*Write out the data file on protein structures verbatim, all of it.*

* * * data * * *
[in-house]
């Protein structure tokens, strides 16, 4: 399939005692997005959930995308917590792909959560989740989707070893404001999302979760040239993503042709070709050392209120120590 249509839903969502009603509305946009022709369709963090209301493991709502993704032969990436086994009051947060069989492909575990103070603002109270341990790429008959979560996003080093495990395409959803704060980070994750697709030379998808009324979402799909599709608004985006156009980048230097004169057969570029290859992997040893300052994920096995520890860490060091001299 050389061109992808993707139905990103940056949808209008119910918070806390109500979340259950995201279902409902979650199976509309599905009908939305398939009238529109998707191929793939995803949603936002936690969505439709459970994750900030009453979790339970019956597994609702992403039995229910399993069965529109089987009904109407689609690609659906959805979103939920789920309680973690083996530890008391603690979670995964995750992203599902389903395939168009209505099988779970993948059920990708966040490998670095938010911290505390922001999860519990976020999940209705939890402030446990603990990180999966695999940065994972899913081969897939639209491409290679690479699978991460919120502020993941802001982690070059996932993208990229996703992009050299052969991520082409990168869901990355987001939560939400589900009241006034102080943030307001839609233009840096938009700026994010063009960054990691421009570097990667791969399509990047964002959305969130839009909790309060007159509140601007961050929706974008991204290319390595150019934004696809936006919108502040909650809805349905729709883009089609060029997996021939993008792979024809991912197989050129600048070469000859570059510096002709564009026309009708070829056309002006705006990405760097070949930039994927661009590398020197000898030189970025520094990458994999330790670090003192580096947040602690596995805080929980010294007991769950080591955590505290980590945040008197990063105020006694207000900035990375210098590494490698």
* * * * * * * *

[in-house]
């Protein structure tokens, strides 16, 4: 399939005692997005959930995308917590792909959560989740989707070893404001999302979760040239993503042709070709050392209120120590 249509839903969502009603509305946009022709369709963090209301493991709502993704032969990436086994009051947060069989492909575990103070603002109270341990790429008959979560996003080093495990395409959803704060980070994750697709030379998808009324979402799909599709608004985006156009980048230097004169057969570029290859992997040893300052994920096995520890860490060091001299 050389061109992808993707139905990103940056949808209008119910918070806390109500979340259950995201279902409902979650199976509309599905009908939305398939009238529109998707191929793939995803949603936002936690969505439709459970994750900030009453979790339970019956597994609702992403039995229910399993069965529109089987009904109407689609690609659906959805979103939920789920309680973690083996530890008391603690979670995964995750992203599902389903395939168009209505099988779970993948059920990708966040490998670095938010911290505390922001999860519990976020999940209705939890402030446990603990990180999966695999940065994972899913081969897939639209491409290679690479699978991460919120502020993941802001982690070059996932993208990229996703992009050299052969991520082409990168869901990355987001939560939400589900009241006034102080943030307001839609233009840096938009700026994010063009960054990691421009570097990667791969399509990047964002959305969130839009909790309060007159509140601007961050929706974008991204290319390595150019934004696809936006919108502040909650809805349905729709883009089609060029997996021939993008792979024809991912197989050129600048070469000859570059510096002709564009026309009708070829056309002006705006990405760097070949930039994927661009590398020197000898030189970025520094990458994999330790670090003192580096947040602690596995805080929980010294007991769950080591955590505290980590945040008197990063105020006694207000900035990375210098590494490698």